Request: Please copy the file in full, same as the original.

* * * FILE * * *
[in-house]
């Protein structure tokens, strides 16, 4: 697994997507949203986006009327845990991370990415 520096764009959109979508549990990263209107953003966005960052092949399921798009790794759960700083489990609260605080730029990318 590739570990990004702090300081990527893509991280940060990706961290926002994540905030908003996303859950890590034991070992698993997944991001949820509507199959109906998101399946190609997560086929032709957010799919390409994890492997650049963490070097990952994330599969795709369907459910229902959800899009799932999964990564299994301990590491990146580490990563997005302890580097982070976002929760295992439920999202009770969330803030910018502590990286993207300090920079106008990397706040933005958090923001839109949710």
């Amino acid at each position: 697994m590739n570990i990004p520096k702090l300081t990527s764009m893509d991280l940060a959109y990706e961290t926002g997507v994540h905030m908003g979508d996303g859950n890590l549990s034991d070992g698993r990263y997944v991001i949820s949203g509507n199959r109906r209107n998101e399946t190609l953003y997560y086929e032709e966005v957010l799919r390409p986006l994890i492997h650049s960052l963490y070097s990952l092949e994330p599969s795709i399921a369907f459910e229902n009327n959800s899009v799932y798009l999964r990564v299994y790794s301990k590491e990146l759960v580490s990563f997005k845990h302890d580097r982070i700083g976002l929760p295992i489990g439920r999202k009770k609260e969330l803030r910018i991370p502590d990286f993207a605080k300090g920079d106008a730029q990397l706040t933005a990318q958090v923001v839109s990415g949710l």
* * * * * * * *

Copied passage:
[in-house]
């Protein structure tokens, strides 16, 4: 697994997507949203986006009327845990991370990415 520096764009959109979508549990990263209107953003966005960052092949399921798009790794759960700083489990609260605080730029990318 590739570990990004702090300081990527893509991280940060990706961290926002994540905030908003996303859950890590034991070992698993997944991001949820509507199959109906998101399946190609997560086929032709957010799919390409994890492997650049963490070097990952994330599969795709369907459910229902959800899009799932999964990564299994301990590491990146580490990563997005302890580097982070976002929760295992439920999202009770969330803030910018502590990286993207300090920079106008990397706040933005958090923001839109949710």
């Amino acid at each position: 697994m590739n570990i990004p520096k702090l300081t990527s764009m893509d991280l940060a959109y990706e961290t926002g997507v994540h905030m908003g979508d996303g859950n890590l549990s034991d070992g698993r990263y997944v991001i949820s949203g509507n199959r109906r209107n998101e399946t190609l953003y997560y086929e032709e966005v957010l799919r390409p986006l994890i492997h650049s960052l963490y070097s990952l092949e994330p599969s795709i399921a369907f459910e229902n009327n959800s899009v799932y798009l999964r990564v299994y790794s301990k590491e990146l759960v580490s990563f997005k845990h302890d580097r982070i700083g976002l929760p295992i489990g439920r999202k009770k609260e969330l803030r910018i991370p502590d990286f993207a605080k300090g920079d106008a730029q990397l706040t933005a990318q958090v923001v839109s990415g949710l």